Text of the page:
"If you're comfortable, you're probably doing something wrong."
This isn't to say that no technique should ever feel comfortable to the student, or even that a martial artist can't feel comfortable in a certain stance or during a sparring session. All too often, though, comfort on the part of the student equates to complacency or worse yet, laziness. When I looked up the word comfort, the words relief, soothe, console, satisfy, solace, and ease appeared in the various definitions. While it is true that as we learn to defend ourselves, these words do convey a state which we hope to attain, they are not often words we associate with the actual training process itself, and, more importantly, they are not states in which we should attempt to stay for too long.
If we get too comfortable at any point in our training, we become less open to new ideas and concepts, and are likely to have certain negative habits become ingrained. As both students and instructors, we need to fight this. A little comfort is good, but too much of anything will eventually have a negative effect. Too much comfort leads ultimately to complacency, and too much complacency leads to stagnation, which in turn leads to self destructive behaviors. As students, we need to always seek new ideas, new training methods, and new ways of seeing the same "old" techniques. In so doing, we must never forget the "old" ways either, or we are simply cycling back towards becoming too comfortable with the "new". Only when we embrace both will we find that we are actually training in the true "old school" way. As instructors, then, when we find either ourselves or our students becoming too comfortable, we must work to become UNcomfortable instead. If I went into all the various ways to do this, it would be a REALLY long post, and that isn't my intention, so I will instead focus on one method I have used in my own training.
I would be lying if I said I was ever truly comfortable using a staff. It is not my favorite weapon, nor one that I feel I am truly adept at using in comparison to my understanding of various other weapons. With that said, though, I have recognized this deficiency, and have started to spend some more time working with it. This isn't a post on staff technique, though, so I digress. Here are a few of the staves I am currently using in my own training:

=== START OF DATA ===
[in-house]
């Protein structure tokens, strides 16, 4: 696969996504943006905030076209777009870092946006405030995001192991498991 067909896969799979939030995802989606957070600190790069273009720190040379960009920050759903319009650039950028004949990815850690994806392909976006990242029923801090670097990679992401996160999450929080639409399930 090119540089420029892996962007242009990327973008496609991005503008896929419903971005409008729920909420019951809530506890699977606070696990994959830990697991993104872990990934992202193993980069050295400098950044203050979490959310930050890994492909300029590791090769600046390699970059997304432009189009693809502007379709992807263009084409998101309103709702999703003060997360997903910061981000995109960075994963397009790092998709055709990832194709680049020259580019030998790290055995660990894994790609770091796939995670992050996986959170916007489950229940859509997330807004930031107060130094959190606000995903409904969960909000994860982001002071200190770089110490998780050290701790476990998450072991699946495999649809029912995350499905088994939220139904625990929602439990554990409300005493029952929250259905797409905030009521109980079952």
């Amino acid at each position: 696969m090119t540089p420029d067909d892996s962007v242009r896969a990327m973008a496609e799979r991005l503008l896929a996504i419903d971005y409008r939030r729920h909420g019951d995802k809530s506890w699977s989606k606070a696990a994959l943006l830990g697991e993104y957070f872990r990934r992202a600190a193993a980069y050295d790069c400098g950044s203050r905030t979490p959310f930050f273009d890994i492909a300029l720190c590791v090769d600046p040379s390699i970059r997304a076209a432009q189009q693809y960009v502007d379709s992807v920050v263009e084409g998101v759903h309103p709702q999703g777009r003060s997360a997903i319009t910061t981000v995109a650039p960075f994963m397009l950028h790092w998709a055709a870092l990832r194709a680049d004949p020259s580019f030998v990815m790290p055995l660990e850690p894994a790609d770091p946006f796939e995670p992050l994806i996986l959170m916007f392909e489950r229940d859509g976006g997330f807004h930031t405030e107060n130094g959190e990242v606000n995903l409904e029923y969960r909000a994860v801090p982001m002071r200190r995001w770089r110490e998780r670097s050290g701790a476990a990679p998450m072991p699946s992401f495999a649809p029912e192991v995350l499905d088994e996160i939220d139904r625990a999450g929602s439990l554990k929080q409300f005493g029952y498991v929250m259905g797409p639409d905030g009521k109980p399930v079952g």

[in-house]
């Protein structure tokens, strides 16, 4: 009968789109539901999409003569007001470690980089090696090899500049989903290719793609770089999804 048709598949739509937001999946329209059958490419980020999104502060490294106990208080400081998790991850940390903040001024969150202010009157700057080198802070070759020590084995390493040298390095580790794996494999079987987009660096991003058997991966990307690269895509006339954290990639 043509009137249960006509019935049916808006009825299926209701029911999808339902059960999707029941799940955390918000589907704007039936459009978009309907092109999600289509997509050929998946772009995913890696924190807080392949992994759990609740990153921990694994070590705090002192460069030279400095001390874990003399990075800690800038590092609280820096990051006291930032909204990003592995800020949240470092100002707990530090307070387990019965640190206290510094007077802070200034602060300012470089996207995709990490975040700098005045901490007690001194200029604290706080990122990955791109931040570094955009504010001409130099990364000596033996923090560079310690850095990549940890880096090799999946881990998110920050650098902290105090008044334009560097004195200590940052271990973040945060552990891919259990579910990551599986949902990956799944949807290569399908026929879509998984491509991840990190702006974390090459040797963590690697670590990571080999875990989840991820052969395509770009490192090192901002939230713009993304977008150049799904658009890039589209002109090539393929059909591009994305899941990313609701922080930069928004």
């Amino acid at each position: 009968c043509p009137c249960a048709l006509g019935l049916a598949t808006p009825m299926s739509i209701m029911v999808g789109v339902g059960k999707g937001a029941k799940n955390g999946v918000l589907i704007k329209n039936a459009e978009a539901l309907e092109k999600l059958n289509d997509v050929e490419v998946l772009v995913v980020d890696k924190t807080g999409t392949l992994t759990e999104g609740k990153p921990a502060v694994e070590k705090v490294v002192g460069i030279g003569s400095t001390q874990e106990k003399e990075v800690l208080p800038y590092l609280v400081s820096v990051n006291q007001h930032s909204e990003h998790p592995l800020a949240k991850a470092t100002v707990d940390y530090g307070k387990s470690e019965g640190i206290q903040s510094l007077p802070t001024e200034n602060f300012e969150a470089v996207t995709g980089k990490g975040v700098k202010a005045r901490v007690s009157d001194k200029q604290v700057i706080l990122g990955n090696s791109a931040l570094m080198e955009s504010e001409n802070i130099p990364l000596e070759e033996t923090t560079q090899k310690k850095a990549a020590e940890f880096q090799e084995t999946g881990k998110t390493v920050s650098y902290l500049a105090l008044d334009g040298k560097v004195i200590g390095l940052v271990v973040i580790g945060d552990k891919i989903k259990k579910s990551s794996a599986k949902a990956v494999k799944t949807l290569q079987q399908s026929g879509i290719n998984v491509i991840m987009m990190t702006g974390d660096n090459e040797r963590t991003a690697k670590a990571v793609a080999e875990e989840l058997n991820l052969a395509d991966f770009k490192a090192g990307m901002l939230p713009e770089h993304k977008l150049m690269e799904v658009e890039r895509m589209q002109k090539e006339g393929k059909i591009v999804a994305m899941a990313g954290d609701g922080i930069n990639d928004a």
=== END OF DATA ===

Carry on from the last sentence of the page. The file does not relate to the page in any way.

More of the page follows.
It may not be apparent from the photograph, but each of these has very different qualities from the rest. They are made from various different types of wood, including Pine, Canadian Ash, Waxwood, Oak, and others. I also have a staff made of Rattan, and one that is a solid piece of steel, which are not pictured above. Some are tapered, some are not, and one is thicker on one end than it is on the other. All are different thicknesses and weights, and even vary in length. So, including those not pictured, why do I need nine different staves? I don't...I actually think I need more. I actually don't own just one of any type of weapon, and neither should you. If you only train with one weapon, you will eventually get overly comfortable with it, and we know where that leads. Each and every staff moves slightly differently in my hands, and each has different properties that will carry through into a block, strike, parry, or twirl. Some are designed more for speed and others are geared more for brute force. Some are made to use flexibility as an advantage, and others are designed to be rigid. Some are meant more for spearing or thrusting with the ends, while others are better for striking with the edge. Still others attempt to be more balanced in their various properties and characteristics. I won't claim that out of all of these staves I don't have a few favorites, because I do. Part of training is finding what is best suited for you, and this applies to both weapons and individual techniques. These become our favorites, and will inevitably be our "go-to" choices. However, as soon as I become too comfortable using one weapon, I will try to pick up a different one. I have recently tried this with swords as well, and found that by simply changing the length and weight of the blade, I definitely needed to refocus myself and my technique as well.
So, if a student comfortable using a light staff, hand him a heavy one. If another student always uses a heavy staff, give her a lighter one. If your students are rigid in their techniques, give them weapons that flex. Across the board, this idea can be applied: weight, length, shape, thickness, etc. Remember, too, that the staff is merely a tool I am using to illustrate a concept. As soon as students are becoming too comfortable, it is the instructor's job to make them uncomfortable. So, what do we do with the student who seems to be adept with every type of staff? How do I make this student uncomfortable? Simple, give him two staves:
Or, if that's still too comfortable, how about three?
Is this practical for application of the weapon? Probably not. Will it teach students who have become comfortable with how they move their staves new ideas and insights on hand, wrist, and finger dexterity, alignment of the staff relative to the body, and angles of movement? Absolutely.
So, what are you doing to get uncomfortable?
Kick. Punch. Easy Stuff.